Multiple concussions and swelling can cause progressive cognitive decline which is like dementia (Brain Facts). According to author, Lauren Tarshis, “Some symptoms of a concussion are immediate, like loss of consciousness. But often signs are more subtle and don't show up until hours or days after the injury which can be forgetfulness, confusion, headaches, balance problems or dizziness, light or noise sensitivity, sluggishness or fogginess, irritability or emotional symptoms, concentration or memory problems and blurred vision.” So if an athlete was to get a concussion they might not even know right away and put themselves at risk by continuing to play. As seen with Zack, second impact syndrome could be fatal and ruin your life. Concussions are not rare either.
THE INCREASING NUMBER OF CONCUSSION IN ATHLETES ARE DETRIMENTAL TO THE FUTURE OF SPORTS In the recent years, concussions have become a common accident related to various types of sports around the globe. A concussion is a traumatic injury of the brain, they can also be as a result of a sudden blow on the body. Such a blow may cause the head to jerk back and forth in a rapid motion. This may cause a bounce or twist within the skull, which may over stretch the brain, cause cell damage and alter chemical functioning within the brain. The occurrence of such changes within the brain leads it to vulnerability to injury and increased sensitivity.
The characteristics of this group include a greater occurrence of addictions, mental illness and disability, including brain injury and Fetal Alcohol Spectrum Disorders (FASD). The younger population aged 16 to 24 makes up about 20% of the homeless, and women account for only 26.2% (The Homeless Hub).
While, the medium house household was about $41,000 majority of teens who excessively drank was above the poverty level. In addition, $750 million in hospitalization each year and over 1 billion U.S dollars in accident related alcohol use. To put things in perspective 1 out of every 4 underage drinker has a DUI and whites have a much higher rate of accident related fatalities than hispanic and blacks. $505 million have been the result of assault regarding underage drinking and of that amount $416 million were due to domestic violence. However, majority of the $200 billion in underage drinking stems from loss of work or school
Malignant Melanoma occurs, in varying percentages, to every people, in every area of the world. Among dark-skinned ethnic groups, the incidence is roughly 1 per 100,000 per year. For light-skinned races, the incidence is much, much higher. Some areas of the world report melanoma rates as high as 50 per 100,000. More frightening is the reported increase of malignant melanoma in whites which is estimated between 3 and 7% annually.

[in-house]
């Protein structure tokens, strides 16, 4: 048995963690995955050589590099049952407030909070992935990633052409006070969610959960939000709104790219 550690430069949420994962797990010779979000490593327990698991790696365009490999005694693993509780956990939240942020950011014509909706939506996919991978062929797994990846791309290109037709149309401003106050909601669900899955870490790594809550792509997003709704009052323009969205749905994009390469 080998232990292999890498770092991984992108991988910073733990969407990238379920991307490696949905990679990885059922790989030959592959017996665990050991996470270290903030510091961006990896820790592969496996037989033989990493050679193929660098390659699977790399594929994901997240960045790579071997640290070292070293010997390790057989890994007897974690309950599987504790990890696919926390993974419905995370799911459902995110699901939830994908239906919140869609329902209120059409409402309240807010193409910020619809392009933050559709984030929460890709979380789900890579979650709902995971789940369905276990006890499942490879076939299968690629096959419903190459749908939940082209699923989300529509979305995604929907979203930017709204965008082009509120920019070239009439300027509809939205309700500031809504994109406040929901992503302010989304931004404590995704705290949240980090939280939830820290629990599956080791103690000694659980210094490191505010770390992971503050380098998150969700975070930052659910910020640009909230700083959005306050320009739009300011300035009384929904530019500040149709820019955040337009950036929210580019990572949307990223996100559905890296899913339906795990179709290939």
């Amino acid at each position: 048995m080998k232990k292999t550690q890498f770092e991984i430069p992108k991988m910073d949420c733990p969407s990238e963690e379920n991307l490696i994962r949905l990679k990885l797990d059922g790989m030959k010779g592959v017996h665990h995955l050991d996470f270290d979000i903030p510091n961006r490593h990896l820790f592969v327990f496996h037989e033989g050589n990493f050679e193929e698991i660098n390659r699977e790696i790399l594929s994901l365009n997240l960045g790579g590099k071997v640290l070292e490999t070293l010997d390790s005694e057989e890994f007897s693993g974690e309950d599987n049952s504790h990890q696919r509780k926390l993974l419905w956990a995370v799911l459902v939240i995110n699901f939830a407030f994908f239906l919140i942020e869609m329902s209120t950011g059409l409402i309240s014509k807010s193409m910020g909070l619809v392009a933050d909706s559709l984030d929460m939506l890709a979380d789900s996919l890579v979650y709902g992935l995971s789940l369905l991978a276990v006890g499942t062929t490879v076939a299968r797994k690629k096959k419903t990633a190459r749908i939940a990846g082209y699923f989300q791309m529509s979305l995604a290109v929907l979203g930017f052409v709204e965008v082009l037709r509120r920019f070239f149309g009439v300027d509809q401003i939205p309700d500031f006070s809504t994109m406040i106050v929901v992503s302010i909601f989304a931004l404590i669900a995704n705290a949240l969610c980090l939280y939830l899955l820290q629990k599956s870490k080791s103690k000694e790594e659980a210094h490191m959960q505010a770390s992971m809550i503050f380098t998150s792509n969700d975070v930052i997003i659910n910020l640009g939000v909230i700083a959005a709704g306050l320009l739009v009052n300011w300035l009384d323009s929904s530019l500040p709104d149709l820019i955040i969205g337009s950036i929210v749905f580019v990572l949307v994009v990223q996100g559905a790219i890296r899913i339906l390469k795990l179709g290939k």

Traumatic brain injury (TBI) is a multi-faceted injury and is considered the leading cause of ailment in soldiers and pedestrians. During injury, a surge in ROS facilitates a vicious cycle that accelerates mitochondrial damage, excitotoxicity, lipid peroxidation, and inflammation. Further, mitochondrial targeting strategies in TBI have been increasingly studied as their maintenance will potentially preserve brain function. Melatonin is one such mitochondrial targeted strategy. Melatonin is synthesized naturally with in the body.
There are approximately 350 million individuals living with DM worldwide. In the United States, the rate of T2DM has increased in individuals of AA descent with the prevalence rate escalating in the past 30 years and has quadrupled. AAs above 20 years of age are 1.7 times more likely to be diagnosed with DM than the Caucasians. They accounted for 10.8% of all individual with diabetes (CDC, 2015). A comparison of rates of diagnosis of diabetes mellitus by ethnicity and race disclosed that in 2010 the AAs diagnosed for diabetes were 13.2% of 29.1 million Americans (ADA, 2014).
Common findings are neurodefecits in the central nervous system (CNS) such as chronic neurologic demyelination and inflammation of the CNS, lesions found in the neural space of the person, and an inappropriate immune response (Borazanci et al. 2009). Loss of myelin in the CNS leads to inappropriate action potential activation in which the axons of the neurons become inflamed over time and potentially lead to axon damage and/or loss (Nickerson 2013). Nickerson 2013 also stated that this long term inflammation could be contributing to the long term disabilities associated with MS. Loss of myelin in the axons of neurologic cells lead to many things; one being the formation of astrocytic scarring forming on the myelin sheaths (Newlan et